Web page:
Ask An Arborist Tree Care Ask an Arborist: How do I Know if my Trees Need Water? By Arbor Day Foundation | June 16, 2017 Tree watering is a key part of tree care, but it’s difficult to specify how much water trees need. No two trees are alike, and several factors and conditions will impact how much water a tree requires. The age, size, location, climate, soil, and type of tree play a part in how much to water your tree. Younger trees generally require more frequent watering than mature trees because their root system isn’t established, as a result they use more energy establishing a root system and require more water. In the first couple years of your tree’s life it isn’t uncommon to water twice a week. But as the tree matures, how you water it will change. Since roots grow deep, trees prefer a deep watering less often versus watering frequently and only wetting the surface of the soil. That is why drip systems are the preferred method in the industry, because it allows w..
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Bur Oak: Tough Tree for Tough Places

Tree of the Week Bur Oak: Tough Tree for Tough Places By James R. Fazio | June 13, 2017 Quercus macrocarpa Despite its acorns being called “frilled,” there is nothing dainty about the bur oak tree. The frills around its gigantic acorn are wild and woolly, and the top of the cap is corky and tough like the armor of an old-time gladiator. Its bark, too, is rough and dark, and the trunk massive. Landscape architects call its crown “coarse textured” and loggers and woodworkers are attracted to its very hard wood. Pioneers were amazed when they first encountered the “oak openings” of the Midwest. These were like bits of paradise — grassy and ready to farm — and interspersed with bur oaks they could use for shade or good wood. Further west, they found the bur oak standing like giant sentinels where the woodlands finally gave way to the tall grass prairies. Today, we call this ecological edge the ‘savanna’ and know that the bur oaks can grow there because they resist the flames..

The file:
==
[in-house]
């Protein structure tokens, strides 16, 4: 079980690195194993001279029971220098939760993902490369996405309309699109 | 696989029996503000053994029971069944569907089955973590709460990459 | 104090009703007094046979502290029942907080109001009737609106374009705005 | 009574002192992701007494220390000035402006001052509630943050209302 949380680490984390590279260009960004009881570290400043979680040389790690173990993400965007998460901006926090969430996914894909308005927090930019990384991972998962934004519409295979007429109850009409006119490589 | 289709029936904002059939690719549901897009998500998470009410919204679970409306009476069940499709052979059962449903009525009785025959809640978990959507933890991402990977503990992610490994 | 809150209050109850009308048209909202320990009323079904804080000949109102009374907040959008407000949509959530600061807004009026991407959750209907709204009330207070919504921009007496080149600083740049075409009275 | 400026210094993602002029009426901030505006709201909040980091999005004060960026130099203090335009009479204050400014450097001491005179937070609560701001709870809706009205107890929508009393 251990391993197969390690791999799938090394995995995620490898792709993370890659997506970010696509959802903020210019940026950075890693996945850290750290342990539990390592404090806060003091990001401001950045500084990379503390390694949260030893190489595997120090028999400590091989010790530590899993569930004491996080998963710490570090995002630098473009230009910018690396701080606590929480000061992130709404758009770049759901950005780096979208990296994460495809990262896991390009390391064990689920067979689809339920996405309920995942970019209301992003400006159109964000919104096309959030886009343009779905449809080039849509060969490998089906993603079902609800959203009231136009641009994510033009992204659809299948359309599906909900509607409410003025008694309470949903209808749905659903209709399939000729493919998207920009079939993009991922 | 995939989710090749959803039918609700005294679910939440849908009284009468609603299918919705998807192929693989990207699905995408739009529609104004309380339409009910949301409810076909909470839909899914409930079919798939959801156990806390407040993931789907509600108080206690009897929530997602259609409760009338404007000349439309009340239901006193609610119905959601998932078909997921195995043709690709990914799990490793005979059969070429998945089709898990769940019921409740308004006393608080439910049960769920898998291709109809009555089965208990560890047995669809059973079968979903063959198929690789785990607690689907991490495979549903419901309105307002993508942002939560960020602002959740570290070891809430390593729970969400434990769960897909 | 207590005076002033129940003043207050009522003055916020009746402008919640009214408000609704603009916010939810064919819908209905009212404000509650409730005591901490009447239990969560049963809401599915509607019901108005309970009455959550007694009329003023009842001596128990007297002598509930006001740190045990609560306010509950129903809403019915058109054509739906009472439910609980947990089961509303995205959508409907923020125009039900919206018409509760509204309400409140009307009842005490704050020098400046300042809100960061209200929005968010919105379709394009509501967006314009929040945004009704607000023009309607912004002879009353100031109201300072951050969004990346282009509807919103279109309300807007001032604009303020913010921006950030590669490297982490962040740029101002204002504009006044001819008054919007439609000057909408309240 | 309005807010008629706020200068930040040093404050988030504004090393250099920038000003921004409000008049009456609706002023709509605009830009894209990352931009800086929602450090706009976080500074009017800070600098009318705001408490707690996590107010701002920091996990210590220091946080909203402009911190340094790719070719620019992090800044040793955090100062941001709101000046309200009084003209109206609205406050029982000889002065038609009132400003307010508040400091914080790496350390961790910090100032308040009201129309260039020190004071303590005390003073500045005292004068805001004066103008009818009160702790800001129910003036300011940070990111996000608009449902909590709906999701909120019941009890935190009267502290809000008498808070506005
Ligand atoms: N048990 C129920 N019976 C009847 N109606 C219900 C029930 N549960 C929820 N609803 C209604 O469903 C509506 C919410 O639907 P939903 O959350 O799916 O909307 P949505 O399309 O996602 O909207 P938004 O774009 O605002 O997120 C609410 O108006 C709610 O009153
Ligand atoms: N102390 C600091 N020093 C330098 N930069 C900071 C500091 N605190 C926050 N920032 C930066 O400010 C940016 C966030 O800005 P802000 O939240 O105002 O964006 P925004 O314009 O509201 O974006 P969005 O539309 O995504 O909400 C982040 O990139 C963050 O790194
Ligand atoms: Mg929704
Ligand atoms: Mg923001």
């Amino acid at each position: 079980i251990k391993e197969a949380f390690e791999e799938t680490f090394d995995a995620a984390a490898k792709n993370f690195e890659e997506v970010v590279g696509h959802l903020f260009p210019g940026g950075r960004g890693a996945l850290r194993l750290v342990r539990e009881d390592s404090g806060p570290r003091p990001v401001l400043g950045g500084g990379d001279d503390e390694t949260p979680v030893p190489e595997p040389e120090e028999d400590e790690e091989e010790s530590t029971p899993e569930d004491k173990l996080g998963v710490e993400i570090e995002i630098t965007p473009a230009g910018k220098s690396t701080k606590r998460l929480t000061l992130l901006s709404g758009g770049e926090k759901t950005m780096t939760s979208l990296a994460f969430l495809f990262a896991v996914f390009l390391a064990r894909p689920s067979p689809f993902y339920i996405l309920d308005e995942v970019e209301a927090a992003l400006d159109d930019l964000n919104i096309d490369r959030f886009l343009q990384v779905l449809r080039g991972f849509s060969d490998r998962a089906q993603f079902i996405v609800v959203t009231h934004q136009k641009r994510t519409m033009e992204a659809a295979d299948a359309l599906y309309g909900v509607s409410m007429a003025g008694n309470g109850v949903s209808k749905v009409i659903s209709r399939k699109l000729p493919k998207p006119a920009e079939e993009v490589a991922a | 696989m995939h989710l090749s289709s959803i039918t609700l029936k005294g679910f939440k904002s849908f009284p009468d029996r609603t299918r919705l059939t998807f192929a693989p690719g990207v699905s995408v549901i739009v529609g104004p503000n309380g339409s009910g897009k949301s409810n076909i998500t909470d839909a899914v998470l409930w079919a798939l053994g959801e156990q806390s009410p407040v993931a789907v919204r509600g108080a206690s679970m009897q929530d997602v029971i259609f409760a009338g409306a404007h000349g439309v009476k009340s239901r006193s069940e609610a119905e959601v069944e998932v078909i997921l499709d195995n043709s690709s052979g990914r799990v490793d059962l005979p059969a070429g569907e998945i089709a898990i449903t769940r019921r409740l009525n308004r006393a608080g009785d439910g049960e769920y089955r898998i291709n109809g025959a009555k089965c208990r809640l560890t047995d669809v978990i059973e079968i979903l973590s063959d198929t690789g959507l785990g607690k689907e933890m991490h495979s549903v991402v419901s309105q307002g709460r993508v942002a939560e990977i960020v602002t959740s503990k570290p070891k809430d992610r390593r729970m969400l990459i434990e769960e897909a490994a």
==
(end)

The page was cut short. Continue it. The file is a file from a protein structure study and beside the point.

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How Much does your Tree Save you?

Misc Trees How Much does your Tree Save you? By Sheereen Othman | June 9, 2017 Measuring the value of your trees Trees do so much for us, they are active members of our communities. Cities across the country save millions of dollars annually from the hard-work of urban trees. Whether it’s cleaning our air, purifying water, shading buildings, or beautifying landscapes, trees have proven to be valuable in community infrastructure. The same could be said about trees in neighborhoods. When we commissioned Wakefield Research to conduct the 2016 NeighborWoods Month Survey, we learned what homeowners think about trees. We discovered that 63 percent of people surveyed would never buy a house that didn’t have trees in the yard. Trees are a deciding factor when buying a new home. In fact, Americans would pay 18 percent more for a house with trees in the yard. Trees are some of the least expensive items you can add to your landscape and immediately earn value back. Landscaping wit..